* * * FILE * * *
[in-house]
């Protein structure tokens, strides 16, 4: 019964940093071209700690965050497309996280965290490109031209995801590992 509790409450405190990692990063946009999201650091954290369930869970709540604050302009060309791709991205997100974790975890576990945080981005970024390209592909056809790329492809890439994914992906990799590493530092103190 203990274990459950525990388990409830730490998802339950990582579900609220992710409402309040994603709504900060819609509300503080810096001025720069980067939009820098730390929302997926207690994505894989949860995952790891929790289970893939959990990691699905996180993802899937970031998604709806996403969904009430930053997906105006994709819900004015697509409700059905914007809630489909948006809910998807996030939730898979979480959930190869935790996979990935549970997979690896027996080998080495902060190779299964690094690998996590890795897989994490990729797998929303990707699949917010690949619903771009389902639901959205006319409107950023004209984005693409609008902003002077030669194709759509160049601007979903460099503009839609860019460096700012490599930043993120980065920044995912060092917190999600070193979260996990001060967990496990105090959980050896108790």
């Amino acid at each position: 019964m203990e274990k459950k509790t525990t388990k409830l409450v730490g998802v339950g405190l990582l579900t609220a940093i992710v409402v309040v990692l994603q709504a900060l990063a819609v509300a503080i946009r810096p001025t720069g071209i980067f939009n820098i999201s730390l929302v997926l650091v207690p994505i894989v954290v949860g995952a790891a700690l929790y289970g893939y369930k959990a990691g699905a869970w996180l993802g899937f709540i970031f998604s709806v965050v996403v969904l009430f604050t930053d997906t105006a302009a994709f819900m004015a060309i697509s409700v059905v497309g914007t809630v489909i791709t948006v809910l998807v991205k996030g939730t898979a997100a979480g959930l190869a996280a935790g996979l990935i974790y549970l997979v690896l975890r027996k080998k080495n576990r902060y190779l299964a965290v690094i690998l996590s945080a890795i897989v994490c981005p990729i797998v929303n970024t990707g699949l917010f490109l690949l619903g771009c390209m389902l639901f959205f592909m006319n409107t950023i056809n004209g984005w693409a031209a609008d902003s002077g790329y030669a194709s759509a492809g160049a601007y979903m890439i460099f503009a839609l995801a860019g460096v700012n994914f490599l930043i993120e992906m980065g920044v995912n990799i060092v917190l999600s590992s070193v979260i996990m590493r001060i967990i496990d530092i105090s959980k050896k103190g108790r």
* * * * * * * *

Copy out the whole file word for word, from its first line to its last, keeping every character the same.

[in-house]
């Protein structure tokens, strides 16, 4: 019964940093071209700690965050497309996280965290490109031209995801590992 509790409450405190990692990063946009999201650091954290369930869970709540604050302009060309791709991205997100974790975890576990945080981005970024390209592909056809790329492809890439994914992906990799590493530092103190 203990274990459950525990388990409830730490998802339950990582579900609220992710409402309040994603709504900060819609509300503080810096001025720069980067939009820098730390929302997926207690994505894989949860995952790891929790289970893939959990990691699905996180993802899937970031998604709806996403969904009430930053997906105006994709819900004015697509409700059905914007809630489909948006809910998807996030939730898979979480959930190869935790996979990935549970997979690896027996080998080495902060190779299964690094690998996590890795897989994490990729797998929303990707699949917010690949619903771009389902639901959205006319409107950023004209984005693409609008902003002077030669194709759509160049601007979903460099503009839609860019460096700012490599930043993120980065920044995912060092917190999600070193979260996990001060967990496990105090959980050896108790």
């Amino acid at each position: 019964m203990e274990k459950k509790t525990t388990k409830l409450v730490g998802v339950g405190l990582l579900t609220a940093i992710v409402v309040v990692l994603q709504a900060l990063a819609v509300a503080i946009r810096p001025t720069g071209i980067f939009n820098i999201s730390l929302v997926l650091v207690p994505i894989v954290v949860g995952a790891a700690l929790y289970g893939y369930k959990a990691g699905a869970w996180l993802g899937f709540i970031f998604s709806v965050v996403v969904l009430f604050t930053d997906t105006a302009a994709f819900m004015a060309i697509s409700v059905v497309g914007t809630v489909i791709t948006v809910l998807v991205k996030g939730t898979a997100a979480g959930l190869a996280a935790g996979l990935i974790y549970l997979v690896l975890r027996k080998k080495n576990r902060y190779l299964a965290v690094i690998l996590s945080a890795i897989v994490c981005p990729i797998v929303n970024t990707g699949l917010f490109l690949l619903g771009c390209m389902l639901f959205f592909m006319n409107t950023i056809n004209g984005w693409a031209a609008d902003s002077g790329y030669a194709s759509a492809g160049a601007y979903m890439i460099f503009a839609l995801a860019g460096v700012n994914f490599l930043i993120e992906m980065g920044v995912n990799i060092v917190l999600s590992s070193v979260i996990m590493r001060i967990i496990d530092i105090s959980k050896k103190g108790r």